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Biden’s win made official with Electoral College vote

Last-minute attempts by Trump’s legal team failed to convince any court to halt the Electoral College vote.

Electors from all 50 states and the District of Columbia met and voted for president and vice president. Democratic candidate former Vice President Joe Biden was elected as the 46th president of the United States and U.S. Sen. Kamala Harris, D-California, was elected vice president.

“Altogether, Vice President-elect Harris and I earned 306 electoral votes, well exceeding the 270 electoral votes needed to secure victory,” Biden said afterward. “Three hundred and six electoral votes is the same number of electoral votes Donald Trump and Mike Pence received in 2016. At that time, President Trump called his Electoral College tally a landslide. By his own standards, these numbers represented a clear victory then. And I respectfully suggest they do so now.”

“In America, politicians don’t take power, the people grant power to them,” Biden added.

Last-minute filings by President Donald Trump’s legal team failed to convince any court to order a halt on the Electoral College vote in any state.

Republican electors in Pennsylvania, Michigan, Arizona, Georgia, Wisconsin, New Mexico and Nevada — in an unprecedented move — also met and voted Trump the winner in their states, even though the certified results in each of those states show Biden to be the winner.

Presidential aide Stephen Miller announced the move Monday morning on Fox News’ “Fox and Friends” show: “As we speak, today, an alternative slate of electors from the contested states is going to vote, and we’re going to send those results up to Congress. This will ensure that all of our legal remedies remain open. That means that if we win these cases in the courts, that we can direct that the alternate slate of electors be certified.”

Every state has a Republican and a Democratic slate of electors. When the election results are counted and certified, the major party with the winning ticket then gets to make their slate of electors the official electors for the state.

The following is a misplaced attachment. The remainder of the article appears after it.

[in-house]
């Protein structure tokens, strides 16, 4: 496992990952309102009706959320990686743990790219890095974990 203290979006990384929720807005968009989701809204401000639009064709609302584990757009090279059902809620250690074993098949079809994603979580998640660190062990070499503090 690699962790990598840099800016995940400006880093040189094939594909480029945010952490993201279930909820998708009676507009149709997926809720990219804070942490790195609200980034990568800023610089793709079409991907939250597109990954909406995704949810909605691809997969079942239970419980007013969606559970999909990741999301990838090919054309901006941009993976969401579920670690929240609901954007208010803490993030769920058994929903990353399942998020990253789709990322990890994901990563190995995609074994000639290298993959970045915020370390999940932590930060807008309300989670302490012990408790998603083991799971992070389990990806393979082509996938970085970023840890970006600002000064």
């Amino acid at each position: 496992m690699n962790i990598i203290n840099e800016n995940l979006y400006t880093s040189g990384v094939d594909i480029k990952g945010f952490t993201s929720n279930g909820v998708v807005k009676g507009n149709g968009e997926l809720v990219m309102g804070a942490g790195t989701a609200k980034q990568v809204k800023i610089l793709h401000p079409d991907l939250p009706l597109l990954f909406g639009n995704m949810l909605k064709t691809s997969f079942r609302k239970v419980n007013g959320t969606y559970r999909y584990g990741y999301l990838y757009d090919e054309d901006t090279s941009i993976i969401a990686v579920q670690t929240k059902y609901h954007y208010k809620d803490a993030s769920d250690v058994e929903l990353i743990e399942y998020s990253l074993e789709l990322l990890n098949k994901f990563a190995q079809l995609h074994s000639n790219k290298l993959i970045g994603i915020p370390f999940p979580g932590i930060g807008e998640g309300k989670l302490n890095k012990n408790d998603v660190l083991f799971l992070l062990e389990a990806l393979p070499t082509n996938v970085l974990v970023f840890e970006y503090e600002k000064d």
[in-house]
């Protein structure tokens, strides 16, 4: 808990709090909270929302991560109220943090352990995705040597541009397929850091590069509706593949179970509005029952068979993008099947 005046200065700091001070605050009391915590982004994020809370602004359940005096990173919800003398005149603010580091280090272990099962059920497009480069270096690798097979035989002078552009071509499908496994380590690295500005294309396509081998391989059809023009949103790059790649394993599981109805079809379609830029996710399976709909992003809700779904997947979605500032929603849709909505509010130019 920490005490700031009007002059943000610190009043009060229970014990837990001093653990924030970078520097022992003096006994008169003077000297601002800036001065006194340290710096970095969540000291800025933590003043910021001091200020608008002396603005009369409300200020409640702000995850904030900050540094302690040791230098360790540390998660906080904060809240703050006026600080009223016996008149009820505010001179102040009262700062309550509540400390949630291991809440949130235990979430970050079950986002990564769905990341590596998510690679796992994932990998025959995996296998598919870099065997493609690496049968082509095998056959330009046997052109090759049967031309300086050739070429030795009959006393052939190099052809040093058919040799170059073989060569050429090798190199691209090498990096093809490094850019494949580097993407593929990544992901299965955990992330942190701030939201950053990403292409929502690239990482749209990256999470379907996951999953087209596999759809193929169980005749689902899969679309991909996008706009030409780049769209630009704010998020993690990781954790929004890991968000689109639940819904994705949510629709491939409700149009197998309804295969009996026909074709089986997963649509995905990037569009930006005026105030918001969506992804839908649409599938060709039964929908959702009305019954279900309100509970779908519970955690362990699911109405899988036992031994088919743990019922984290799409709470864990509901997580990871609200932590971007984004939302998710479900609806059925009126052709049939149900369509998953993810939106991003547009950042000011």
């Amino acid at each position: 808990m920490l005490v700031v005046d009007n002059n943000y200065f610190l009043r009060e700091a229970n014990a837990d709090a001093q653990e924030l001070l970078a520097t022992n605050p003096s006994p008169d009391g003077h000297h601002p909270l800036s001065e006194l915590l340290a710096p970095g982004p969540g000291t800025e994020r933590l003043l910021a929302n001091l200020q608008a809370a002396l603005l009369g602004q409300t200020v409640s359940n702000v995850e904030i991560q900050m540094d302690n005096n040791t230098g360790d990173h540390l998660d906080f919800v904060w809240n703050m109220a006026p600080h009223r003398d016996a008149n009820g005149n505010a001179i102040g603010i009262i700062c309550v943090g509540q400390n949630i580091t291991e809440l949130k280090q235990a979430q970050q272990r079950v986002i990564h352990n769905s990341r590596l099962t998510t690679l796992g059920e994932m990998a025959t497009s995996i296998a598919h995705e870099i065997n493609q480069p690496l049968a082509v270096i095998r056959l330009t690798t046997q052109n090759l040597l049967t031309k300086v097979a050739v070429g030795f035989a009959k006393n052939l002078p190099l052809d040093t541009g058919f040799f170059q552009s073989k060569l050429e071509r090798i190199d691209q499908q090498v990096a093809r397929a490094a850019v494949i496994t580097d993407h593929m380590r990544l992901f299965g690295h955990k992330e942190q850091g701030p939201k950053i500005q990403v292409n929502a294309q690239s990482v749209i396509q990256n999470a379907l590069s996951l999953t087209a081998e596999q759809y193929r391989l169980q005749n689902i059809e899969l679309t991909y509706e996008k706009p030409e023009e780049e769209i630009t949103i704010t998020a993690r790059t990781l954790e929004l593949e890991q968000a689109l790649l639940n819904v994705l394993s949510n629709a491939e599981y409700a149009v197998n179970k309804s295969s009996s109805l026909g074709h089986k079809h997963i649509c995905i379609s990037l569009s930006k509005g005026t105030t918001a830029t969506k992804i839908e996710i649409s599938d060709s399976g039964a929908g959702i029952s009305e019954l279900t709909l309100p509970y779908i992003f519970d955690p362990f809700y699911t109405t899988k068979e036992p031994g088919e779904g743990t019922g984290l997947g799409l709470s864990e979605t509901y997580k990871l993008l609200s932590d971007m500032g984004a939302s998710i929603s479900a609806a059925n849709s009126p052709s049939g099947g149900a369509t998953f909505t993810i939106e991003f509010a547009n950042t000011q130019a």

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The Republican electors in the seven swing states, officially won by Biden, have no legal or constitutional authority to meet and pick their own choice for president, but they did it anyway. Their justification was based on the prospect of continued litigation over the election results.

The official ballots from the official Electoral College will then be sent to Washington, where they will be counted by Congress on Jan. 6. If Congress certifies the vote, Biden will then be sworn in as the 46th president on Jan. 20 at noon as mandated by the Constitution along with Harris as vice president.

Alabama has nine electors. Two at-large and one from each of Alabama’s seven Congressional Districts:

  • The at-large electors are Dennis Beavers from Blountsville and Alabama Republican Party Vice Chairman John Wahl from Athens.
  • Jackie Gay of Brewton represents the 1st Congressional District.
  • Jeana Boggs of Deatsville represents the 2nd Congressional District.
  • Joseph Fuller of Alexander City represents the 3rd Congressional District.
  • Rev. John Killian of Fayette represents the 4th Congressional District.
  • Elbert Peters of Huntsville represents the 5th Congressional District.
  • Joan Reynolds of Shoal Creek represents the 6th Congressional District.
  • Alabama Commissioner of Agriculture and Industries Rick Pate of Lowndesboro is representing the 7th Congressional District.

Trump and Pence received Alabama’s nine electoral votes.

Trump is refusing to concede and continues to claim that he actually won the election if not for massive voter fraud in a half a dozen states — none of which has been proven or even substantiated. Biden denies any election fraud occurred and called on Trump to concede in his speech in Delaware on Monday.

Brandon Moseley
Written By

Brandon Moseley is a senior reporter with over nine years at Alabama Political Reporter. During that time he has written 8,297 articles for APR. You can email him at [email protected] or follow him on Facebook. Brandon is a native of Moody, Alabama, a graduate of Auburn University, and a seventh generation Alabamian.

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